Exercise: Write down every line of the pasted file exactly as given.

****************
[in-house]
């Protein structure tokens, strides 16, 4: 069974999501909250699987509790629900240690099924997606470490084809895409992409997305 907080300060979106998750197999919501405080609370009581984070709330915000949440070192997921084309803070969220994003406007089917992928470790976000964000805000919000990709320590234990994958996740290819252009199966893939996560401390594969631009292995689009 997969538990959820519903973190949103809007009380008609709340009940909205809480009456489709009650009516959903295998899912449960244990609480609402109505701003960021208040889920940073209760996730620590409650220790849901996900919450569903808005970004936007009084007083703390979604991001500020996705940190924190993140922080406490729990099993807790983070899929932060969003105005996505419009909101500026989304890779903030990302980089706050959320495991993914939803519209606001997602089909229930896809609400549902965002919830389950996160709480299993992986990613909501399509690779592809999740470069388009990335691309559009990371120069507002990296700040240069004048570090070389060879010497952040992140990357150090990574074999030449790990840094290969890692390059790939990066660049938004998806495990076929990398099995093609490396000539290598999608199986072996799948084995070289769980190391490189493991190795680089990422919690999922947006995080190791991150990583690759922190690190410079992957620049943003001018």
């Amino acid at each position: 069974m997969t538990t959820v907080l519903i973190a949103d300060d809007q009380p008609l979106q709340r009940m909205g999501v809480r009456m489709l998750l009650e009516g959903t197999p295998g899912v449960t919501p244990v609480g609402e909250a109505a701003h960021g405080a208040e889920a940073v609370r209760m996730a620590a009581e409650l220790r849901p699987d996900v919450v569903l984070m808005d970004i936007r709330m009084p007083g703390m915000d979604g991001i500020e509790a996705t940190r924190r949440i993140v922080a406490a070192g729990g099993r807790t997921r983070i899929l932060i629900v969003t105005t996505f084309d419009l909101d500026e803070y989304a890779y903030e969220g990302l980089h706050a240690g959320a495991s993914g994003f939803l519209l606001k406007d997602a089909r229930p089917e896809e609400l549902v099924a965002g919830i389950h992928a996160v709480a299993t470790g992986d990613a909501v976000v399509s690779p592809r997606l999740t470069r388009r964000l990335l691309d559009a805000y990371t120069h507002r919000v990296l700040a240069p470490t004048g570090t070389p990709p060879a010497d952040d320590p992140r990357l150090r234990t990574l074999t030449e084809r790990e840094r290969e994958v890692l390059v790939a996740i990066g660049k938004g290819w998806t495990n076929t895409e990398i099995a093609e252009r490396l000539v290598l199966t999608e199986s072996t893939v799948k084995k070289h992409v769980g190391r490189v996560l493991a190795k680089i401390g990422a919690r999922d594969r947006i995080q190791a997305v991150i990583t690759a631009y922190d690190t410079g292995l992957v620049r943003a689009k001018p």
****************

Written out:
[in-house]
């Protein structure tokens, strides 16, 4: 069974999501909250699987509790629900240690099924997606470490084809895409992409997305 907080300060979106998750197999919501405080609370009581984070709330915000949440070192997921084309803070969220994003406007089917992928470790976000964000805000919000990709320590234990994958996740290819252009199966893939996560401390594969631009292995689009 997969538990959820519903973190949103809007009380008609709340009940909205809480009456489709009650009516959903295998899912449960244990609480609402109505701003960021208040889920940073209760996730620590409650220790849901996900919450569903808005970004936007009084007083703390979604991001500020996705940190924190993140922080406490729990099993807790983070899929932060969003105005996505419009909101500026989304890779903030990302980089706050959320495991993914939803519209606001997602089909229930896809609400549902965002919830389950996160709480299993992986990613909501399509690779592809999740470069388009990335691309559009990371120069507002990296700040240069004048570090070389060879010497952040992140990357150090990574074999030449790990840094290969890692390059790939990066660049938004998806495990076929990398099995093609490396000539290598999608199986072996799948084995070289769980190391490189493991190795680089990422919690999922947006995080190791991150990583690759922190690190410079992957620049943003001018």
């Amino acid at each position: 069974m997969t538990t959820v907080l519903i973190a949103d300060d809007q009380p008609l979106q709340r009940m909205g999501v809480r009456m489709l998750l009650e009516g959903t197999p295998g899912v449960t919501p244990v609480g609402e909250a109505a701003h960021g405080a208040e889920a940073v609370r209760m996730a620590a009581e409650l220790r849901p699987d996900v919450v569903l984070m808005d970004i936007r709330m009084p007083g703390m915000d979604g991001i500020e509790a996705t940190r924190r949440i993140v922080a406490a070192g729990g099993r807790t997921r983070i899929l932060i629900v969003t105005t996505f084309d419009l909101d500026e803070y989304a890779y903030e969220g990302l980089h706050a240690g959320a495991s993914g994003f939803l519209l606001k406007d997602a089909r229930p089917e896809e609400l549902v099924a965002g919830i389950h992928a996160v709480a299993t470790g992986d990613a909501v976000v399509s690779p592809r997606l999740t470069r388009r964000l990335l691309d559009a805000y990371t120069h507002r919000v990296l700040a240069p470490t004048g570090t070389p990709p060879a010497d952040d320590p992140r990357l150090r234990t990574l074999t030449e084809r790990e840094r290969e994958v890692l390059v790939a996740i990066g660049k938004g290819w998806t495990n076929t895409e990398i099995a093609e252009r490396l000539v290598l199966t999608e199986s072996t893939v799948k084995k070289h992409v769980g190391r490189v996560l493991a190795k680089i401390g990422a919690r999922d594969r947006i995080q190791a997305v991150i990583t690759a631009y922190d690190t410079g292995l992957v620049r943003a689009k001018p």